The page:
Introducing highly allergenic foods to infants: 2019 Canadian guidelines

If you’re a new parent, there is a high probability that you’re suffering from information overload on every and any topic related to babies and parenting, but most certainly on how to feed your baby! From breastfeeding to formula feeding, baby-led weaning to purees, organic to conventional foods, omnivore to vegan diets, there’s a position or choice to make about everything!

One of the areas that has been particularly confusing over the past few years is the topic of introducing highly allergenic foods to babies, in particular, peanuts. Reported rates of food allergy in Canada vary between 2 to 10%. Parents are desperate to minimize their child’s risk of becoming part of this statistic, as developing food allergies is life-altering to the child and the family unit.

Depending on which health authority you referenced in the past (i.e. Health Canada, the Canadian Pediatric Society (CPS), The Canadian Society of Allergy and Clinical Immunology, the World Health Organization etc.), you received a slightly different answer. This is not because they want to confuse you, it’s because these organizations evaluate new research at various times and re-write position statements as they believe there is adequate evidence to make a change.

Since the CPS’s last position paper (2013-2014) on the introduction of allergenic solids for babies at high risk, there have been a good number of new, well-designed clinical trials published in the field of infant allergy. This prompted the further refining of their position.

(I am not going to review each of the studies that contributed to this change, but you can reference the journal articles which are listed in the summary paper by the CPS here.)

What foods are highly allergenic?

In theory, any food can cause an allergic reaction. In my practice, I have seen or heard of severe food allergies to just about every food … well, except lettuce or spinach! The CPS, along with most other health authorities, list the following foods (commonly referred to as the “Big 8”) as being highly allergenic:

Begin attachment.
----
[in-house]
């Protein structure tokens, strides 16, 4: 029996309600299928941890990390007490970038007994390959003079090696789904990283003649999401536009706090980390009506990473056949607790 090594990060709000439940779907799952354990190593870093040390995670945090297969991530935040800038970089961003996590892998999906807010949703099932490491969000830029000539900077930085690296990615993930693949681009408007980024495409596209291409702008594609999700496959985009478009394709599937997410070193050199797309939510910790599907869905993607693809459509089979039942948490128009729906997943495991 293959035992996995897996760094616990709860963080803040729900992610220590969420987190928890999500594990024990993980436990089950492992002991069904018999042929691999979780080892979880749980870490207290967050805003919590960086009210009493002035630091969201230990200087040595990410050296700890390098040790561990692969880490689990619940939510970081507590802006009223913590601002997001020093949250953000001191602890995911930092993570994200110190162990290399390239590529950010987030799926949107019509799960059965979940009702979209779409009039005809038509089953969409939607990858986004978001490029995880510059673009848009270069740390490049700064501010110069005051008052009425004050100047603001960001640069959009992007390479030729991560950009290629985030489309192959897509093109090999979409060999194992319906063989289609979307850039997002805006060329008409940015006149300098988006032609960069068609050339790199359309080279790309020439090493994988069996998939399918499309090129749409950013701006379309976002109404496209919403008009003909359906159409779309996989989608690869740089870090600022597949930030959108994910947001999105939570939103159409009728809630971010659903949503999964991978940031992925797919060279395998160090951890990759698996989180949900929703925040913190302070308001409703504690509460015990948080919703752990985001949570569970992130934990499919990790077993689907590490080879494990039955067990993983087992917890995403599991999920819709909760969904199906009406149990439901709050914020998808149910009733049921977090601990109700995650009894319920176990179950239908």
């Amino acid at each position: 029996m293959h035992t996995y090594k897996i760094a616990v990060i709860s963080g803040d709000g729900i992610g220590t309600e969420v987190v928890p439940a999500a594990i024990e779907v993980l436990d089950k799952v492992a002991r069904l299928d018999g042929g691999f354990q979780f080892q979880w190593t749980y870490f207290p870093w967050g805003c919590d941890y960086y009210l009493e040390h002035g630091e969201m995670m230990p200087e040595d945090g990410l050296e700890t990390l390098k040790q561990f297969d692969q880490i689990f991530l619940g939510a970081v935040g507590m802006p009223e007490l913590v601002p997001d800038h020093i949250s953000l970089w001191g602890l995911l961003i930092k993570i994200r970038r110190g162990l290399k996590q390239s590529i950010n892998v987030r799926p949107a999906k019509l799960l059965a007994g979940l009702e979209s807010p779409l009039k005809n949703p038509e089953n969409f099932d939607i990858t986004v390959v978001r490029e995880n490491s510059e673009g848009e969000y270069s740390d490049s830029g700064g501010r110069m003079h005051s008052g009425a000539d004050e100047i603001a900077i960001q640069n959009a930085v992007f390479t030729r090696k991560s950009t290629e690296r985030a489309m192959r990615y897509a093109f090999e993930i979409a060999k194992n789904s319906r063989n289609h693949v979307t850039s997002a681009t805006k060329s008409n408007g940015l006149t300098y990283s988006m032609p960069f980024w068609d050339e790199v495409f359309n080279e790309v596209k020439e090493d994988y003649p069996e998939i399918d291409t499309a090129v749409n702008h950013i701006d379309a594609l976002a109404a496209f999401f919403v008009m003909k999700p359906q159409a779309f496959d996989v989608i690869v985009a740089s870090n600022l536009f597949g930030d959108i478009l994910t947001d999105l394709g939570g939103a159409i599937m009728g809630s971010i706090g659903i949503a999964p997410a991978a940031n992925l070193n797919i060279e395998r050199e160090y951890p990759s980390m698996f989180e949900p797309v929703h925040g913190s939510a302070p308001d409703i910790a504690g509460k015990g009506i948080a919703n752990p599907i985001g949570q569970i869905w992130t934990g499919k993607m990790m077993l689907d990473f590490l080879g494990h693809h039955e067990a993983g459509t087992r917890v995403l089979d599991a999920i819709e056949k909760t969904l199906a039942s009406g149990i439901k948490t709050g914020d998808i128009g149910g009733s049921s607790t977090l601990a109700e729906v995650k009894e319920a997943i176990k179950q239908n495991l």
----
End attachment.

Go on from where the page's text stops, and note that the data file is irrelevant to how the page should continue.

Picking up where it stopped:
• Cow’s milk
  • Egg
  • Peanut
  • Tree nuts (include almonds, walnuts, pine nuts, pecans, pistachios, cashews, Brazil nuts and macadamia nuts)
  • Fish (i.e. tilapia, cod, salmon, tuna etc.)
  • Shellfish (i.e. crab, lobster, shrimp etc.)
  • Wheat
  • Soy

Which babies are considered “high-risk” for developing a food allergy?

The following guidelines have been written for infants who are considered to be at high risk for developing food allergies.

The CPS defines an infant at high risk of developing a food allergy as having a personal history of atopy (i.e. eczema) OR having a first-degree relative (parents or siblings) with atopy (i.e. eczema, food allergy, allergic rhinitis, or asthma).

Please note that for children who are not at high risk, the recommendation is for the regular introduction of allergenic foods with all other solids at or around 6 months of age.

Guidelines for introducing allergenic solids to high risk infants: